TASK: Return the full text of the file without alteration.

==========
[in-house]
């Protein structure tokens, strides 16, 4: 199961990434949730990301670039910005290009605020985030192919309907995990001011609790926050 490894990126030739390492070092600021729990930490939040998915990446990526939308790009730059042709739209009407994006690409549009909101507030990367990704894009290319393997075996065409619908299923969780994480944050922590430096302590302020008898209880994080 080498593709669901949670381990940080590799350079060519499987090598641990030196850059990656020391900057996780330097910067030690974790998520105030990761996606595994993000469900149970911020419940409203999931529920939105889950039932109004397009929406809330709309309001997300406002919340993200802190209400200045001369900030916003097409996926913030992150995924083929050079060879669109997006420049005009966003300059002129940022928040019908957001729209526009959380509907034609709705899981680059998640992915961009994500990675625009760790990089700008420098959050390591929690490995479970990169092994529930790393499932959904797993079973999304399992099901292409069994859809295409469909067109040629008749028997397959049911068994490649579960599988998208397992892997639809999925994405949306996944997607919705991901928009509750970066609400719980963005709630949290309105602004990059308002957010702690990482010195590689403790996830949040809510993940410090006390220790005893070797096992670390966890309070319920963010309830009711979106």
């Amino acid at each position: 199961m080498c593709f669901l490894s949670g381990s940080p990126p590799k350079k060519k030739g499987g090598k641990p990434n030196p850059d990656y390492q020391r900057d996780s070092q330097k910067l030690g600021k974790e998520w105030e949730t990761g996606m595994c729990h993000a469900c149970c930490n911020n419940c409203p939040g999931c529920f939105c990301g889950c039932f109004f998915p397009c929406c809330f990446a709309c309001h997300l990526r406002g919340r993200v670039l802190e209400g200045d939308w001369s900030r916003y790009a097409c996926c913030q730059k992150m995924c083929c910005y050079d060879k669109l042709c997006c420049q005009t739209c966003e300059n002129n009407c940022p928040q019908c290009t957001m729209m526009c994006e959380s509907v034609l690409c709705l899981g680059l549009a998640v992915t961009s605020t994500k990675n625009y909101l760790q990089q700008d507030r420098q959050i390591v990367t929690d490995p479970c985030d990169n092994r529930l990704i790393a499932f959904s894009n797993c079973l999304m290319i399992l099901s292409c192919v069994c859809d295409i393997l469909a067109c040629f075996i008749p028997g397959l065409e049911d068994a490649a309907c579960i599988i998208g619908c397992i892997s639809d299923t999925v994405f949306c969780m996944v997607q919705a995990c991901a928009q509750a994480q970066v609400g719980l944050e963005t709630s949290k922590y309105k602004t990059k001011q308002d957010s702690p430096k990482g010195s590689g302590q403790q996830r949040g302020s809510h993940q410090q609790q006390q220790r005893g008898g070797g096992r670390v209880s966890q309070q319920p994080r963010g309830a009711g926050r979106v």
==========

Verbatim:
[in-house]
């Protein structure tokens, strides 16, 4: 199961990434949730990301670039910005290009605020985030192919309907995990001011609790926050 490894990126030739390492070092600021729990930490939040998915990446990526939308790009730059042709739209009407994006690409549009909101507030990367990704894009290319393997075996065409619908299923969780994480944050922590430096302590302020008898209880994080 080498593709669901949670381990940080590799350079060519499987090598641990030196850059990656020391900057996780330097910067030690974790998520105030990761996606595994993000469900149970911020419940409203999931529920939105889950039932109004397009929406809330709309309001997300406002919340993200802190209400200045001369900030916003097409996926913030992150995924083929050079060879669109997006420049005009966003300059002129940022928040019908957001729209526009959380509907034609709705899981680059998640992915961009994500990675625009760790990089700008420098959050390591929690490995479970990169092994529930790393499932959904797993079973999304399992099901292409069994859809295409469909067109040629008749028997397959049911068994490649579960599988998208397992892997639809999925994405949306996944997607919705991901928009509750970066609400719980963005709630949290309105602004990059308002957010702690990482010195590689403790996830949040809510993940410090006390220790005893070797096992670390966890309070319920963010309830009711979106």
């Amino acid at each position: 199961m080498c593709f669901l490894s949670g381990s940080p990126p590799k350079k060519k030739g499987g090598k641990p990434n030196p850059d990656y390492q020391r900057d996780s070092q330097k910067l030690g600021k974790e998520w105030e949730t990761g996606m595994c729990h993000a469900c149970c930490n911020n419940c409203p939040g999931c529920f939105c990301g889950c039932f109004f998915p397009c929406c809330f990446a709309c309001h997300l990526r406002g919340r993200v670039l802190e209400g200045d939308w001369s900030r916003y790009a097409c996926c913030q730059k992150m995924c083929c910005y050079d060879k669109l042709c997006c420049q005009t739209c966003e300059n002129n009407c940022p928040q019908c290009t957001m729209m526009c994006e959380s509907v034609l690409c709705l899981g680059l549009a998640v992915t961009s605020t994500k990675n625009y909101l760790q990089q700008d507030r420098q959050i390591v990367t929690d490995p479970c985030d990169n092994r529930l990704i790393a499932f959904s894009n797993c079973l999304m290319i399992l099901s292409c192919v069994c859809d295409i393997l469909a067109c040629f075996i008749p028997g397959l065409e049911d068994a490649a309907c579960i599988i998208g619908c397992i892997s639809d299923t999925v994405f949306c969780m996944v997607q919705a995990c991901a928009q509750a994480q970066v609400g719980l944050e963005t709630s949290k922590y309105k602004t990059k001011q308002d957010s702690p430096k990482g010195s590689g302590q403790q996830r949040g302020s809510h993940q410090q609790q006390q220790r005893g008898g070797g096992r670390v209880s966890q309070q319920p994080r963010g309830a009711g926050r979106v």